At block 330, the lining 112 is deposited onto the inner surface of the casing assembly 130 and cured. The lining 112 can be a layer of material having a thickness between about 4 mm and 50 mm, though other values of thickness are possible. The lining 112 includes silicon carbide polymer, or similar materials that resist corrosion, abrasion, or wear, such as a rubber, a resin, a polymer, a ceramic, or the like. The lining 112 may be deposited using various techniques. For example, the lining 112 may be made from curable fluids of various viscosities. For low viscosity fluids, spraying, brushing, or both may be used to deposit the lining material. For high viscosity fluids, a mold or a similar tool may be used to form a cavity that defines the thickness of the lining 112 and the lining material may be filled into the cavity using gravity or added pressure.

In some embodiments, multiple techniques may be combined for specific lining materials, for example, the lining 112 may be applied by sputtering, pouring, painting, dipping the casing assembly 130 into the lining material, among others. In some embodiments, the lining 112 may be an uncured material pre-formed for a uniform thickness and mechanically deposited against the inner surface of the casing assembly 130.

In some embodiments, curing of the lining 112 includes adhering the lining 112 to the inner surface of the casing assembly 130. For example, the material of the lining 112 (e.g., silicon carbide polymer, resin, rubber, ceramic composite, or similar ceramic or polymer) may have inherent adhesive properties. During curing, the material for the lining 112 solidifies in a neutral stress state. For example, no significant residual stress is present when the lining 112 is completely cured. In other embodiments, curing the lining 112 further includes applying a load (e.g., a pressure) to the lining 112 such that the lining 112 is compressed when the lining is cured. The load is not removed until the lining 112 is completely cured with a compressive pre-stress. This may be achieved using exemplary techniques illustrated in FIGS. 7-10 and as discussed in greater detail below.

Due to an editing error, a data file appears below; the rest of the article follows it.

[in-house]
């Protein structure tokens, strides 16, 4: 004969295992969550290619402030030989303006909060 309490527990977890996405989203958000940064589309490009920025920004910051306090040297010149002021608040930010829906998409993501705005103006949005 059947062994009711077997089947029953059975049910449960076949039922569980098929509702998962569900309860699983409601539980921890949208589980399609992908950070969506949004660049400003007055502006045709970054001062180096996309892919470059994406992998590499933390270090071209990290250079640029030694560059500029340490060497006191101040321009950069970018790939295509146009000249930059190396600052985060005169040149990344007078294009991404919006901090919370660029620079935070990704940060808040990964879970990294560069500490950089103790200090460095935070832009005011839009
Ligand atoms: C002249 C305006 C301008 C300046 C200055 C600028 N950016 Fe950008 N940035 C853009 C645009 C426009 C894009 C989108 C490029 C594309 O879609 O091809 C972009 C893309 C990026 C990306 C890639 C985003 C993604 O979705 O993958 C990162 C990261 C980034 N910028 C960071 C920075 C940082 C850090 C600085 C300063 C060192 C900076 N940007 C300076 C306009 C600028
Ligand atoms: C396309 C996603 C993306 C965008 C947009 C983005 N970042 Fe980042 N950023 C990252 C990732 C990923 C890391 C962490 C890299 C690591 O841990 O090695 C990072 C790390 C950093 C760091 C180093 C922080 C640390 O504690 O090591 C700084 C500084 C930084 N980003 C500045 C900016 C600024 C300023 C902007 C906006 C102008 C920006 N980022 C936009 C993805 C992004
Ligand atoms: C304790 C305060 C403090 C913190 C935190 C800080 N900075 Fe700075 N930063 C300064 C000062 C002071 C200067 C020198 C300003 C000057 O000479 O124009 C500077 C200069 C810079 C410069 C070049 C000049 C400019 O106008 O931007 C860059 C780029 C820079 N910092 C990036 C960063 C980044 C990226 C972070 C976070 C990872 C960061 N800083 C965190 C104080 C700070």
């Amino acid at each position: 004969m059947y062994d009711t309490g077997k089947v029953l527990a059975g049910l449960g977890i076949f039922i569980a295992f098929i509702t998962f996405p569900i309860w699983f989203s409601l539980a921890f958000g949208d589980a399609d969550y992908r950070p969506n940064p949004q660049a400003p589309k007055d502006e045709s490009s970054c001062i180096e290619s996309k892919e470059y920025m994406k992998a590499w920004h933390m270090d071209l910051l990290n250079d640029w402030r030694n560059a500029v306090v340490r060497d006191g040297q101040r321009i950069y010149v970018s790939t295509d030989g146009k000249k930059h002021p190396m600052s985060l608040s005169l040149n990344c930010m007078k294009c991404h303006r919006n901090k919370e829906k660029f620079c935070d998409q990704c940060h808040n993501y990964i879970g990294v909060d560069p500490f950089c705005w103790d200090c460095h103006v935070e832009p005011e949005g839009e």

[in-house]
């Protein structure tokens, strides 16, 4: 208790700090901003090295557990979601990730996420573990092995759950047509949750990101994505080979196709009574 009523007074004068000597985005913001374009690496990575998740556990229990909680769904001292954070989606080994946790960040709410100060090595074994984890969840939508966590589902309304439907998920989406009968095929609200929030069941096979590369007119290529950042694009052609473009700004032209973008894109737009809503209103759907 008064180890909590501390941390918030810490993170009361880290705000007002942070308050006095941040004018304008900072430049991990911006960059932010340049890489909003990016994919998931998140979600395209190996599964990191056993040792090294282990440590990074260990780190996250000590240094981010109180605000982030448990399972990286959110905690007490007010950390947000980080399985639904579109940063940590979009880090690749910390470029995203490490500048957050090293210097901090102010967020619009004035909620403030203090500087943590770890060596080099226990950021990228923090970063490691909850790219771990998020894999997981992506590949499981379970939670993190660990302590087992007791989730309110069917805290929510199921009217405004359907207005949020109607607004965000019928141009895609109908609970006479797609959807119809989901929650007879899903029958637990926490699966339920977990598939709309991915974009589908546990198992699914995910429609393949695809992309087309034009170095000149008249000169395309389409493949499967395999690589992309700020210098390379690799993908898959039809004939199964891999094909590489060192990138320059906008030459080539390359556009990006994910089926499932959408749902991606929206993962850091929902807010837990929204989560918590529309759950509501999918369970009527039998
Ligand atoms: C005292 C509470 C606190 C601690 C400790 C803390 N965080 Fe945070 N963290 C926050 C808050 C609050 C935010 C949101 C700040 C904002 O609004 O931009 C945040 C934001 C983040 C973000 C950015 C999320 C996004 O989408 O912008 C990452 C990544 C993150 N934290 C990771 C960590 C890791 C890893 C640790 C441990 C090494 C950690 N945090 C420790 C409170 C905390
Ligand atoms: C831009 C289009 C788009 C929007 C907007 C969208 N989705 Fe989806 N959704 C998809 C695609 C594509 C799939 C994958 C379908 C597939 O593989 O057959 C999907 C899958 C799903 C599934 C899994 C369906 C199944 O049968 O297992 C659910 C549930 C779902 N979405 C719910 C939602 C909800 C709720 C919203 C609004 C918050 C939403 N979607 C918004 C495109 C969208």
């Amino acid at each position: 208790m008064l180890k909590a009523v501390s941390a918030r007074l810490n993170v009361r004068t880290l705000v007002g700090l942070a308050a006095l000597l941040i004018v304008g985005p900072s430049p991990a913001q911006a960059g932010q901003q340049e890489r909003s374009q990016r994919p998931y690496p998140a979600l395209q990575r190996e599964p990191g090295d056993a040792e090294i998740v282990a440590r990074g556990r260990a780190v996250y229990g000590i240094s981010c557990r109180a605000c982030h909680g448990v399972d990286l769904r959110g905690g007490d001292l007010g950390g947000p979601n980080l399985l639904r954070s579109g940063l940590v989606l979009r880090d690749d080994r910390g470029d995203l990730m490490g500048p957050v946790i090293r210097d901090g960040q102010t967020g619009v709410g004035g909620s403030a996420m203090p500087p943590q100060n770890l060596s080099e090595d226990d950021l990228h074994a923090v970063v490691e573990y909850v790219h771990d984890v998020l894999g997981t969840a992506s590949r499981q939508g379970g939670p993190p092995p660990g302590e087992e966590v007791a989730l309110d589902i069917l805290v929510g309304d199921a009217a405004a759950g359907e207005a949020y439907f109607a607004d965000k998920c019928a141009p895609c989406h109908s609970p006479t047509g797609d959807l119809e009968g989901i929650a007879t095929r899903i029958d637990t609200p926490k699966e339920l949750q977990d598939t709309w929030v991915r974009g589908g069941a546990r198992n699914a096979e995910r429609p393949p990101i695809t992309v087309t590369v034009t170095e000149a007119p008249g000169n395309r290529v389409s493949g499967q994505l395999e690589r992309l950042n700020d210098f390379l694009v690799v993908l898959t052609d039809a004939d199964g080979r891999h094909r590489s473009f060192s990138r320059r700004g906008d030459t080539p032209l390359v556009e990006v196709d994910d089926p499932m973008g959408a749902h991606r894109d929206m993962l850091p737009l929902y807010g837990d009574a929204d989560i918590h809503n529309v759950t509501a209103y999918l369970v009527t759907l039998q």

At block 340, the external load is removed and the casing assembly 130 is relaxed. Removing the external load allows the casing assembly 130 to elastically return to its near original shape, as best illustrated in the schematic of FIG. 4B. When in this position, the lining 112 is compressed by the casing assembly 130 on the inner surface when the casing assembly 130 is not loaded (e.g., when the pump is at rest). Thus, when the pump is operating under pressure, the internal pressure tensions the lining 112 and brings the stress state near or closer to neutral, therefore avoiding over-tensioning the lining 112 as would have occurred if the lining 112 was not pre-stressed.

FIG. 5 is a flow chart 500 illustrating another exemplary method for forming a pre-stressed lining 112 on the casing assembly 130 of FIG. 1. One difference between the method illustrated in FIG. 5 with the method illustrated in FIG. 3 is that the external load is applied to the casing assembly after the lining 112 has been cured. For example, the external load plastically compresses the casing assembly 130 into a designed shape. Similar to the method of flow chart 300, at block 510, like at block 310, at least a portion of the casing assembly 130 is secured in a stationary position.